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Martin Energy Services, LLC v. Petrel

United States District Court, E.D. Louisiana

October 2, 2018

MARTIN ENERGY SERVICES, LLC
v.
M/V BOURBON PETREL, ET ALL

         SECTION: “L” (4)

          ORDER

          KAREN WELLS ROBY CHIEF UNITED STATES MAGISTRATE JUDGE

         Before the Court is a Second Motion for Leave to File First Amended Complaint (Rec. Doc. 132) filed by the Plaintiff, Martin Energy Services, LLC. The Motion is opposed. Rec. Doc. 135. The Motion was heard on the briefs.

         I. Background

         This breach of contract, quantum meruit, and unjust enrichment case was originally filed in the District Court on December 30, 2014, pursuant to the Court's admiralty and maritime jurisdiction under 28 U.S.C § 1333 and Rule 9(h) of the Federal Rules of Civil Procedure. Rec. Doc. 1. The Defendants in this matter are CGG Services U.S. Inc., three vessel-owners in personam, and the vessel owner's three vessels in rem.[1] As previously discussed in the Court's Order denying Martin's First Motion for Leave to Amend (Rec. Doc. 136), CGG S.A. (CGG U.S.'s French affiliate) has made a special appearance in this matter pursuant to their time charter with two of the vessels, which requires CGG S.A. to defend and indemnify the vessels and their owners against Martin's claims.

         Defendants claim that CGG U.S. reached their credit limit for purchasing fuel from Plaintiff. Rec. Doc. 130, p. 17. Due to these credit concerns, Defendants claim that Martin began to sell fuel to CGG U.S. through an intermediary company called O.W. Bunker USA, Inc. (OWB). Id. The complicated multi-party arrangement is represented by Defendants as involving the following steps: CGG U.S. issued purchase orders for their fuel needs to OWB, purchase orders were issued to OWB, OWB issued purchase order confirmations to Martin for the fuel purchases, Martin issued invoices to OWB for the sale of the fuel, OWB issued invoices to CGG U.S. for the sale of the fuel, which included a commission for OWB. Id., p. 2-3. Martin acknowledges that OWB was a “contract intermediary” between CGG and Martin. Rec. Doc. 133, p. 2.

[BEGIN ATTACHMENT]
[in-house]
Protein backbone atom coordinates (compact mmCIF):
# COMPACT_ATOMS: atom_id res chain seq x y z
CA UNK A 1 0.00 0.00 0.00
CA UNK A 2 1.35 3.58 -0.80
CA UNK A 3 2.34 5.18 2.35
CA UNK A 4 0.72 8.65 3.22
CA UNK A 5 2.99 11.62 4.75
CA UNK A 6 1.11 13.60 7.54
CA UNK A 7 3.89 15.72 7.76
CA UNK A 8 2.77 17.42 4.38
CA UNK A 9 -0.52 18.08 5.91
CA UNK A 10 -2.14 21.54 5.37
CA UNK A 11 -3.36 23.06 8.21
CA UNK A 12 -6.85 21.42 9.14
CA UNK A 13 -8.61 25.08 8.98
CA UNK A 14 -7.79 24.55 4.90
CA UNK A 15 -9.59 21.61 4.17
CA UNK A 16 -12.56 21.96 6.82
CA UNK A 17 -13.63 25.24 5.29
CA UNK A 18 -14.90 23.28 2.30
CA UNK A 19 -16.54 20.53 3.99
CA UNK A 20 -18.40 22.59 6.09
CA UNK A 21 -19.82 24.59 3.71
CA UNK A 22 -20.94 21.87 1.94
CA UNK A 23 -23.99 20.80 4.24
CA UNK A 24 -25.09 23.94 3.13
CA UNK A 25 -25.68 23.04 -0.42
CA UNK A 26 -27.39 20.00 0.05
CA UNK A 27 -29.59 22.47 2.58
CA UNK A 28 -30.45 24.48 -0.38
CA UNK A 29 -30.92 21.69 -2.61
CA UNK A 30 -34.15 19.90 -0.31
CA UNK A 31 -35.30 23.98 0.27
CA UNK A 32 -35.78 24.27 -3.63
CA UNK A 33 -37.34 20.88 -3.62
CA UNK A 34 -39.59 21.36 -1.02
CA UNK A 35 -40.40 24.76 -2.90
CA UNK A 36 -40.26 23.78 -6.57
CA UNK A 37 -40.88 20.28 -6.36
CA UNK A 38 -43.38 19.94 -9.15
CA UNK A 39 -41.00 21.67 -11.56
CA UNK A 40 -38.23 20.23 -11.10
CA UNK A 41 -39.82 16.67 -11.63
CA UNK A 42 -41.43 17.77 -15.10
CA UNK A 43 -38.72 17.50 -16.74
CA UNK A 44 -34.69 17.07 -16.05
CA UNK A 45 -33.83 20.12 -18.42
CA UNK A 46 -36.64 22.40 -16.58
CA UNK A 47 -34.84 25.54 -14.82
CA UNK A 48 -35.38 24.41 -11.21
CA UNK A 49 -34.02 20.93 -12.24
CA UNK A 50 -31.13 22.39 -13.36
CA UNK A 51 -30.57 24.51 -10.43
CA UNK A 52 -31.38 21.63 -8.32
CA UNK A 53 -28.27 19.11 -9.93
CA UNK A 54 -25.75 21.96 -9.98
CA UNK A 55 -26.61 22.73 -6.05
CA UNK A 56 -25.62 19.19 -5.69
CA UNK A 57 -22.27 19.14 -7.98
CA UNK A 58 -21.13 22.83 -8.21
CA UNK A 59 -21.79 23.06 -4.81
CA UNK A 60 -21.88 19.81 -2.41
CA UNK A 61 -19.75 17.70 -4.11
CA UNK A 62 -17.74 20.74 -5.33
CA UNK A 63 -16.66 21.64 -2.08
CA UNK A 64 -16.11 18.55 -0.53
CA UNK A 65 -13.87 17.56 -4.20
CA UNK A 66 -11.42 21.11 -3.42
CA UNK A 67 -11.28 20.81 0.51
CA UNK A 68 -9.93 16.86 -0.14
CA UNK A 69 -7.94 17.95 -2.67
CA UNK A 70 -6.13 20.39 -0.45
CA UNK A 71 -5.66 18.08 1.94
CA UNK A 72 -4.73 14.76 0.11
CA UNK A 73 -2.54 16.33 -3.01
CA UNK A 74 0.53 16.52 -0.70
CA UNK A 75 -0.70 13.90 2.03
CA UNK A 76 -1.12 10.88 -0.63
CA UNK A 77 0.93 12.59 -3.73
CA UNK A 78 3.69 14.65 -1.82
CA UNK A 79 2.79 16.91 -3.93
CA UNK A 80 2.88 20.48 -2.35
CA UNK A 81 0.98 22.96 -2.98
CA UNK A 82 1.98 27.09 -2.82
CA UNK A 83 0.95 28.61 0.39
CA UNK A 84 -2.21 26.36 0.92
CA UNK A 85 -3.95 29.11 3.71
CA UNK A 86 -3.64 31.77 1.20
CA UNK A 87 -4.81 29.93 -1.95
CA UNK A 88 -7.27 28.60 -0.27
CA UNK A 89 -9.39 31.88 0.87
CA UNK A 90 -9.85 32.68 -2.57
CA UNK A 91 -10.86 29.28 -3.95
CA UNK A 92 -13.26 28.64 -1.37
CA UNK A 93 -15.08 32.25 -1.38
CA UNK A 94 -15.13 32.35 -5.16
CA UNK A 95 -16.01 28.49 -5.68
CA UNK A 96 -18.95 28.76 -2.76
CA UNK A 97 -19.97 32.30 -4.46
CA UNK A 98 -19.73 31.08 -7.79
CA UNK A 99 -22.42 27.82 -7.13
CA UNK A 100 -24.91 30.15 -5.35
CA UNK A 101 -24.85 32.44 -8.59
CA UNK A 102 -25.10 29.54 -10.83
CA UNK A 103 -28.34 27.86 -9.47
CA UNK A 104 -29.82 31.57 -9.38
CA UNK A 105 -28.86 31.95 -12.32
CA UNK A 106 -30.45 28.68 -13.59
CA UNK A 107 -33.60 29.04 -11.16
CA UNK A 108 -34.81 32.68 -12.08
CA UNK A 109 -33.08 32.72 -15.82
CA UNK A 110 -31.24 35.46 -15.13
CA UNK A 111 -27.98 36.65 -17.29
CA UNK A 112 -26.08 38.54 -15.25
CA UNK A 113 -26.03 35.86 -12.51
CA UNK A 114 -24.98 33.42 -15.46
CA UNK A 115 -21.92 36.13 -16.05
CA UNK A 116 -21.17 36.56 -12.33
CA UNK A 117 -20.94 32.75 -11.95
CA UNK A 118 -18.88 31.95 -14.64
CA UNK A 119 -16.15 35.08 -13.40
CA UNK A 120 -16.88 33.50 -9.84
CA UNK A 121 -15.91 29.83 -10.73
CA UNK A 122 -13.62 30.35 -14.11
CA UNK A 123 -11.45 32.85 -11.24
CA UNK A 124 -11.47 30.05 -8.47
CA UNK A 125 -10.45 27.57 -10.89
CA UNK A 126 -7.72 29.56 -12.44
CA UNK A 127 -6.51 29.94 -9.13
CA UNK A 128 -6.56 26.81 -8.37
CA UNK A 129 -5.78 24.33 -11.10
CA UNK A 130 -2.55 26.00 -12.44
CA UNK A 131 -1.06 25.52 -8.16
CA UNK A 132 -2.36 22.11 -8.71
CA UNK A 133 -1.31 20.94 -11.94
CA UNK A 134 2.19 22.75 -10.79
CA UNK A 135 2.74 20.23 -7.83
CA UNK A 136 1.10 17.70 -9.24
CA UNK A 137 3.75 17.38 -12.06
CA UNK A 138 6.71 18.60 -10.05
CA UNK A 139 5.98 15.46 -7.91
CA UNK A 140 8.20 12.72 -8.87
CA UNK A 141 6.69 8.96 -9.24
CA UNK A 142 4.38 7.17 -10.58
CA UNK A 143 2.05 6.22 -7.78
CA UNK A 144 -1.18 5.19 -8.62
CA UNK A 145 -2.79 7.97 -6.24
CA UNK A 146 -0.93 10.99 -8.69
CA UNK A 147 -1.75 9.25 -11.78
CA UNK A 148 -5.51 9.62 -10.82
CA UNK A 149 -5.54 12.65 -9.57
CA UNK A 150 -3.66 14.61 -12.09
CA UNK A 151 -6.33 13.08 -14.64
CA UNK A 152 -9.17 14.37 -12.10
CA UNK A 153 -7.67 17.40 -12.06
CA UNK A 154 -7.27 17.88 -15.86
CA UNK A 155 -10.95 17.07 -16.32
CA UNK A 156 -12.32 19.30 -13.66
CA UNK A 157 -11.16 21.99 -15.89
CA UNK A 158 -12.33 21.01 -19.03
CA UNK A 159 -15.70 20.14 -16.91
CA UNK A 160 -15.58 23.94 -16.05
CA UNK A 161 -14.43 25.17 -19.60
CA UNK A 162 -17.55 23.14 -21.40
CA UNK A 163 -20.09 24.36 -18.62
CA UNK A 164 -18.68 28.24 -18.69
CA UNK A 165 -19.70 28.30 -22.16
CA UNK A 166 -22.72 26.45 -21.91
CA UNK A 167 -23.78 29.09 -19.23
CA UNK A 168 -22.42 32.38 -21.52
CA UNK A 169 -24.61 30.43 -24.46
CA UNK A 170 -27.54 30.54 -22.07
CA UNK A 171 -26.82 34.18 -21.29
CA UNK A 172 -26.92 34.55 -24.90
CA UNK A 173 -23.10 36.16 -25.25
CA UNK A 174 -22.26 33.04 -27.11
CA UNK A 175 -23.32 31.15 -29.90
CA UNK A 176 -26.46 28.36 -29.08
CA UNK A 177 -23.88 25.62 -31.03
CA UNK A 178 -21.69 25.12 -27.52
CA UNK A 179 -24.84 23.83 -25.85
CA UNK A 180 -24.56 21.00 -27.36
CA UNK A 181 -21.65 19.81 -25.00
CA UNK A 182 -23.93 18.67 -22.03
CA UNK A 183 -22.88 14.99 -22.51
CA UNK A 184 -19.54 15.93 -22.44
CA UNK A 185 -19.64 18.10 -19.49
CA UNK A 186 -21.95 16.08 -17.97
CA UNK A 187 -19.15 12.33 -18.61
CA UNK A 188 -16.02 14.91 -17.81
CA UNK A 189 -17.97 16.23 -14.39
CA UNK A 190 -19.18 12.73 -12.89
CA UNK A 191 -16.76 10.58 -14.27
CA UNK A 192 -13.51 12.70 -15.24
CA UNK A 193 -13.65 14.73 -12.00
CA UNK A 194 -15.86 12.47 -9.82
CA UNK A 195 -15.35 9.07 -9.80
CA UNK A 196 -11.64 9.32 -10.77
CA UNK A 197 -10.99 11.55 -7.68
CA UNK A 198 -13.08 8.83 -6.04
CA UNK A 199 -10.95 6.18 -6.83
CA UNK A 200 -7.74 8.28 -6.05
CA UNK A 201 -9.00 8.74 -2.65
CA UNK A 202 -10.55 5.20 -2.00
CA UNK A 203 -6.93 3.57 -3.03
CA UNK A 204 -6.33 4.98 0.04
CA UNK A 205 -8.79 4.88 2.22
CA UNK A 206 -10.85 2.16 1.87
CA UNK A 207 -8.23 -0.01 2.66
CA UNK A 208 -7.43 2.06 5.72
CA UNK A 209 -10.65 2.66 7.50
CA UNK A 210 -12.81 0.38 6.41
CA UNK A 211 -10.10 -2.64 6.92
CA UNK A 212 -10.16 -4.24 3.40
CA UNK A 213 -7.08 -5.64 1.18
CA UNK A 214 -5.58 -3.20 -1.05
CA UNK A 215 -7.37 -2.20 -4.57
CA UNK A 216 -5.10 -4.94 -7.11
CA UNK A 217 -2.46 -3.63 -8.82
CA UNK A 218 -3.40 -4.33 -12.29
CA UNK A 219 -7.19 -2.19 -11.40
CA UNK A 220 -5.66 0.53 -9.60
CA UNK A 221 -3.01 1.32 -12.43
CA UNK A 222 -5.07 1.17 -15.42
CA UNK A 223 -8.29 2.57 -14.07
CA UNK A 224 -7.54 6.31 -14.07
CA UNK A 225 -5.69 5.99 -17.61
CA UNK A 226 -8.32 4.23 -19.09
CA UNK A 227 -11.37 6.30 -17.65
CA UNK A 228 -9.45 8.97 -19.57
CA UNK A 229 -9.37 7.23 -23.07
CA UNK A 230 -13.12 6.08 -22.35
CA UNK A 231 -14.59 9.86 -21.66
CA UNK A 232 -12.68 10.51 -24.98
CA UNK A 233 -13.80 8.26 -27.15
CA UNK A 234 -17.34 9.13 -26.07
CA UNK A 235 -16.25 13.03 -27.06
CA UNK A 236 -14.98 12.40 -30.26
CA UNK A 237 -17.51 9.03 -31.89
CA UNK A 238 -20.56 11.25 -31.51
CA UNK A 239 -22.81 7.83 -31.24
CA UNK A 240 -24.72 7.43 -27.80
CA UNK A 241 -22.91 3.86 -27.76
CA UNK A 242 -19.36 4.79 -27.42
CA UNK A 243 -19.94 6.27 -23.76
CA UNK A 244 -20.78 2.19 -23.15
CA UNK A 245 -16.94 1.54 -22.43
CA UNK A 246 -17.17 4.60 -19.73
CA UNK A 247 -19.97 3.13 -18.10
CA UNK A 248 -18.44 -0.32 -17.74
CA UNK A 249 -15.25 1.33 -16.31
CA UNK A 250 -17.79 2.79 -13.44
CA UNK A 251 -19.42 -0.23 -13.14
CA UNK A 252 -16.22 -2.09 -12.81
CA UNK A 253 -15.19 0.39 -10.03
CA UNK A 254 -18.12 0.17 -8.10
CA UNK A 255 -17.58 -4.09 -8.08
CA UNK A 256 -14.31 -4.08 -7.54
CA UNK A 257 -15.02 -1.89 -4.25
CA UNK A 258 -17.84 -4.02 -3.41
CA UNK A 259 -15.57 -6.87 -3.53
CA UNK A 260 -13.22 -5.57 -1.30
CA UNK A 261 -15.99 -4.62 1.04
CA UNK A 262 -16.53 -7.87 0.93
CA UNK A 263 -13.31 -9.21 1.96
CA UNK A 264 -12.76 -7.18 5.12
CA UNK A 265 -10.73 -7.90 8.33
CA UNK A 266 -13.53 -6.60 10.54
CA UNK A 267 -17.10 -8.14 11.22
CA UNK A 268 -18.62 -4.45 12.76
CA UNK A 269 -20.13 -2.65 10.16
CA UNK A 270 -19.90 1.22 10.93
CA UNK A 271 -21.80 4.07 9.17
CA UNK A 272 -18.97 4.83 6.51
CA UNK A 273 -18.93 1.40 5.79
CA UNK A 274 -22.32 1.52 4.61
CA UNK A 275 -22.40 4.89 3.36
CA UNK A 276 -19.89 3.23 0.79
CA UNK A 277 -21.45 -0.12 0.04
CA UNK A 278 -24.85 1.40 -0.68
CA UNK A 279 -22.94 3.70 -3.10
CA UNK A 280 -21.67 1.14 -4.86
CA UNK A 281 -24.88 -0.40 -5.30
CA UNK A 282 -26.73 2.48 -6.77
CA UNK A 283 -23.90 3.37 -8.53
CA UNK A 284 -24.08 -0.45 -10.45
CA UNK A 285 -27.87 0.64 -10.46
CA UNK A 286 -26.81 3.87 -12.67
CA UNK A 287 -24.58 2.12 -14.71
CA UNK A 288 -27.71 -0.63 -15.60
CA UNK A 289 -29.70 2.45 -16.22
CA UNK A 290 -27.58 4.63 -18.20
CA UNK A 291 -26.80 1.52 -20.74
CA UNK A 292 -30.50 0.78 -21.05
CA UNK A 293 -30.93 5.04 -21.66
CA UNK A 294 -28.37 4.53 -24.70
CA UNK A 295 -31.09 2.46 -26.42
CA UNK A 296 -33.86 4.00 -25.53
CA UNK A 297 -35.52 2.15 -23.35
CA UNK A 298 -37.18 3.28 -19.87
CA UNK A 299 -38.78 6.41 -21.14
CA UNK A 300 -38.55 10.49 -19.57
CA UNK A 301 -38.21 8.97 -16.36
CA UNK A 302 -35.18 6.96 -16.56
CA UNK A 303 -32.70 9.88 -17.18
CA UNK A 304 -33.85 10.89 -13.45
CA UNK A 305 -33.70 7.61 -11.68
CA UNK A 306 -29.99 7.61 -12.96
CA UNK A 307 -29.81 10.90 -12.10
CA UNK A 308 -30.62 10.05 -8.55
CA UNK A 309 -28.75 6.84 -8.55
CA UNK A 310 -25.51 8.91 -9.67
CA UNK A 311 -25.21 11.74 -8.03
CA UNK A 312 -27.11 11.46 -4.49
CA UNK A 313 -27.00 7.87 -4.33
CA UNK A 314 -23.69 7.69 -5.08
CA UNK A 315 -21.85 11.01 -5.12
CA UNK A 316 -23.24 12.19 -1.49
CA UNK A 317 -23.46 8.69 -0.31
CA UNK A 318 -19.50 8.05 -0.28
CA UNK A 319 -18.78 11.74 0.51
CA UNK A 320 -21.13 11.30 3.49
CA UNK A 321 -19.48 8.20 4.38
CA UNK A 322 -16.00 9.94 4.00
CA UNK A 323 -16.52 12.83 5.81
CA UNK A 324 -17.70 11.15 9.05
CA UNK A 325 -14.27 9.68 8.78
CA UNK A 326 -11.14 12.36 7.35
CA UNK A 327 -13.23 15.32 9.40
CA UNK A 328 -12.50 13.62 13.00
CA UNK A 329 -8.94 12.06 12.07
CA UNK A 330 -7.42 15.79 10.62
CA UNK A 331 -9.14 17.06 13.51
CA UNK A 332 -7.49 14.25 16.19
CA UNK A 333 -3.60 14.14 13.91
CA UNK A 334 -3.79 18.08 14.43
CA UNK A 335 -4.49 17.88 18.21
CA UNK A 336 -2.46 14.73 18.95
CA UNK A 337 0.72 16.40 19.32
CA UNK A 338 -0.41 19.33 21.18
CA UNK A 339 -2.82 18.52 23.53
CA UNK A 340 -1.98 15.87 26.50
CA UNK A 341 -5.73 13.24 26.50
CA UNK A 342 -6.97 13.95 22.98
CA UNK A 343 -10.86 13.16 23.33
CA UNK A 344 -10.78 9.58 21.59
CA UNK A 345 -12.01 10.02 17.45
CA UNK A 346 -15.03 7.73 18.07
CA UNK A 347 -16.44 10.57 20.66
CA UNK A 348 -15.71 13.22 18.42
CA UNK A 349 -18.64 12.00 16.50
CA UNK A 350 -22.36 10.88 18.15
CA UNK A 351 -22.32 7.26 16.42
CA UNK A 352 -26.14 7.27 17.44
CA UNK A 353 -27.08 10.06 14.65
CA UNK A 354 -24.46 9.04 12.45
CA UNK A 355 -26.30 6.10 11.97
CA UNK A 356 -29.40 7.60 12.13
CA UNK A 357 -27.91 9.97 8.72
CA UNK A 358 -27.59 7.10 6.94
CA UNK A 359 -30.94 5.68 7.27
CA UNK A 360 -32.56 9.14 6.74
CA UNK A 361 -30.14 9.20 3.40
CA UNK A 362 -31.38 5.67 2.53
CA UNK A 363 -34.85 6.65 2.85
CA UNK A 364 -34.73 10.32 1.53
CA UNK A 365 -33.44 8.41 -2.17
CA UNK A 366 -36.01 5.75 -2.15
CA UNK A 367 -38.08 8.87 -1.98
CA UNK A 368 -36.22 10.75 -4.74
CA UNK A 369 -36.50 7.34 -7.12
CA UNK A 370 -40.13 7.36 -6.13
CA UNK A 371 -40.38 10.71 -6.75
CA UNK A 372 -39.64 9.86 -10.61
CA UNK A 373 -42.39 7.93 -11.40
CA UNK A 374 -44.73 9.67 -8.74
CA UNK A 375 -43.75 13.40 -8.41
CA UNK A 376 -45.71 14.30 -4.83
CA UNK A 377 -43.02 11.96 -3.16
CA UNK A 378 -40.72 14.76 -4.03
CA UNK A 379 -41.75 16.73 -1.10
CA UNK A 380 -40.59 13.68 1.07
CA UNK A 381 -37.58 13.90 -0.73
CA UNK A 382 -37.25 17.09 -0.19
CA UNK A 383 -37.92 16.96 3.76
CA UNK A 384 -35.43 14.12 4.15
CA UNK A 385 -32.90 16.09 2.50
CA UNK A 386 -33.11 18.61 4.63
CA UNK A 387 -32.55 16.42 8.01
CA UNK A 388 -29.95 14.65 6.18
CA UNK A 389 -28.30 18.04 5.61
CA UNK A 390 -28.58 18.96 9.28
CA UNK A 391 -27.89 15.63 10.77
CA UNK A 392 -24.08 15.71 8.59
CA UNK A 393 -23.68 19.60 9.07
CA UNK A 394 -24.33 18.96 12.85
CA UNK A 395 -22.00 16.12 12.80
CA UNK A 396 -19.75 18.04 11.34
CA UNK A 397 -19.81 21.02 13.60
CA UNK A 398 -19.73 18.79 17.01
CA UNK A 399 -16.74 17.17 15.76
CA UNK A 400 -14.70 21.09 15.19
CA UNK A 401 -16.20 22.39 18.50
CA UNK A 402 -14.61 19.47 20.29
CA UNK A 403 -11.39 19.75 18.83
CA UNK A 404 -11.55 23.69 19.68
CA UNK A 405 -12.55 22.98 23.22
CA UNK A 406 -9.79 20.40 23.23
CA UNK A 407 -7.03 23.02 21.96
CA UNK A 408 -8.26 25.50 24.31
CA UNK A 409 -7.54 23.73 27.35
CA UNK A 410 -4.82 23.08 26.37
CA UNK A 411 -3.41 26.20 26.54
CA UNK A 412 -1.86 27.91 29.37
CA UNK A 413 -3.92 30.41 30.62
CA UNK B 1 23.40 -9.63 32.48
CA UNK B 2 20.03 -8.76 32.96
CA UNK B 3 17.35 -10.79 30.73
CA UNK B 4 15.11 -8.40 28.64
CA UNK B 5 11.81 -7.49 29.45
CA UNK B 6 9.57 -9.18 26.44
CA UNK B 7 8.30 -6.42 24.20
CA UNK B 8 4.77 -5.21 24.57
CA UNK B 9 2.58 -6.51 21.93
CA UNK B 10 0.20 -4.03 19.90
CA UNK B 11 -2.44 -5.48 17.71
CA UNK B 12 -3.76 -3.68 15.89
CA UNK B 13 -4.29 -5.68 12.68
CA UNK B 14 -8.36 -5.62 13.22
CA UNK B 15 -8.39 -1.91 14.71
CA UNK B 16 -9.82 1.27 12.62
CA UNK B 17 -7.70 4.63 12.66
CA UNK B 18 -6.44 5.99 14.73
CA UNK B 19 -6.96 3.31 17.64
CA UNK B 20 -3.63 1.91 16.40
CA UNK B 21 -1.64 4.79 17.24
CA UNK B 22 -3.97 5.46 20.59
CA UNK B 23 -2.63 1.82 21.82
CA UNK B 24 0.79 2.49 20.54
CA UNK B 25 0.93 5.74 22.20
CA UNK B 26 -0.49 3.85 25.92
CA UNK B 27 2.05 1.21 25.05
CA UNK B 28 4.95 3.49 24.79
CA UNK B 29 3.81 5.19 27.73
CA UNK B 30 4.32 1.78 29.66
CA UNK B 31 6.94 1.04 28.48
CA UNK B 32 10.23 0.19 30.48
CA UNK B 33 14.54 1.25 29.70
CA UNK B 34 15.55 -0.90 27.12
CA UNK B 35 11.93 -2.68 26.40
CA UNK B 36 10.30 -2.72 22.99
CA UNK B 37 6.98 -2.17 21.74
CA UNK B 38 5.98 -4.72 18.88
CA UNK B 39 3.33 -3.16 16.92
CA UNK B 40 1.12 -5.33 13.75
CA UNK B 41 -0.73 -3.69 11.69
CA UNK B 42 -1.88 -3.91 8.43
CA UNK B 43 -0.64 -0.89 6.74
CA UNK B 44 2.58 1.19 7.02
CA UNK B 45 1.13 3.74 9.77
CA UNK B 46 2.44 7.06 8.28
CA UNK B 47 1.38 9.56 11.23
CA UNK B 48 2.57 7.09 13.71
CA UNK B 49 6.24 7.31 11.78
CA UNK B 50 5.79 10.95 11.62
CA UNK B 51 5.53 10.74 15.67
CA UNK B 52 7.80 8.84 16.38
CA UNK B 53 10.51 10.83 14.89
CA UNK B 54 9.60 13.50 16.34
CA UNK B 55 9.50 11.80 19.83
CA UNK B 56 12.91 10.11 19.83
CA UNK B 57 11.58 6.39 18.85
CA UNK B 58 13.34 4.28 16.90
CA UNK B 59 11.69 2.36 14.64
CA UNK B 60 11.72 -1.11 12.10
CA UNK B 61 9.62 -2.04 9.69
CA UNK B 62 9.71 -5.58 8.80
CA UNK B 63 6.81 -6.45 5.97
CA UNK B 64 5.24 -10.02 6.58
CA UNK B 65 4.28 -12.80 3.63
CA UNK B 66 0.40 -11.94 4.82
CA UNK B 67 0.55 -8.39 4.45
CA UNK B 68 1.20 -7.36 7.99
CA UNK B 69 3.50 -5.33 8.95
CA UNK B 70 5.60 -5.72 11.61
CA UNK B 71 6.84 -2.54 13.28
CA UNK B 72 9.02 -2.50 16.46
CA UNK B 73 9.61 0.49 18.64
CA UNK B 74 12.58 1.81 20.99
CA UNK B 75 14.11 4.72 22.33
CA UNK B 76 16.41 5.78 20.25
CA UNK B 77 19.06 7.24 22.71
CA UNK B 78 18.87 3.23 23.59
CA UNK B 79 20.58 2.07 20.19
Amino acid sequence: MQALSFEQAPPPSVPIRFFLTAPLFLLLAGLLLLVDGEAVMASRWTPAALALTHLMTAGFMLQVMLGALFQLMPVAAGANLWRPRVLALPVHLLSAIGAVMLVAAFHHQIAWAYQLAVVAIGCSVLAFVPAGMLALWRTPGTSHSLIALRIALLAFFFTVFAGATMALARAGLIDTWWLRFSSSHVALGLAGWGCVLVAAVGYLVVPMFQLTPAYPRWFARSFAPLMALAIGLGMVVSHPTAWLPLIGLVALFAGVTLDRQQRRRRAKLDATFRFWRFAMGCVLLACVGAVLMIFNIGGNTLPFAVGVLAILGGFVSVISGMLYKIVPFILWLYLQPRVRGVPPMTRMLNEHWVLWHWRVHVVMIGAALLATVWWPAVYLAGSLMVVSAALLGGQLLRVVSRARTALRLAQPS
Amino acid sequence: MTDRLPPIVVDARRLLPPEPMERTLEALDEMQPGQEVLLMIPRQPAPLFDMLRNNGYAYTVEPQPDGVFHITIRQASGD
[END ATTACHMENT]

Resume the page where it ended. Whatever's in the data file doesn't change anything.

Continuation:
It is uncontested that once Martin's fuel was sold it was placed into the fuel transport vessels M/V Bourbon Petrel, M/V/ OMS Resolution, and the M/V/ Miss Lilly. Ownership of the vessels is uncontested: The M/V Bourbon Petrel was owned by SNC Bourbon CE Petrel and Bourbon Offshore Greenmar S.A., and was under time charter with CGG S.A., not CGG U.S. Id., p. 3. The M/V OMS Resolution was owned by Rederij Groen BV and was also under time charter to CGG S.A., not CGG U.S. The M/V Miss Lilly was owned by Sea Support Ventures, LLC and was under time charter to CGG U.S.

         It was also uncontested at the hearing for Martin's first proposed amendment that OWB didn't pay for the fuel it received and filed for bankruptcy, and is no longer a party to this matter. Rec. Doc. 130, p. 2; Rec. Doc. 133, p. 1. The amendment before the Court now states that the ultimate recipient of the fuel loaded onto the fuel transport vessels were three seismic vessels that were owned and operated by CGG S.A. Rec Doc. 132-1, p. 1.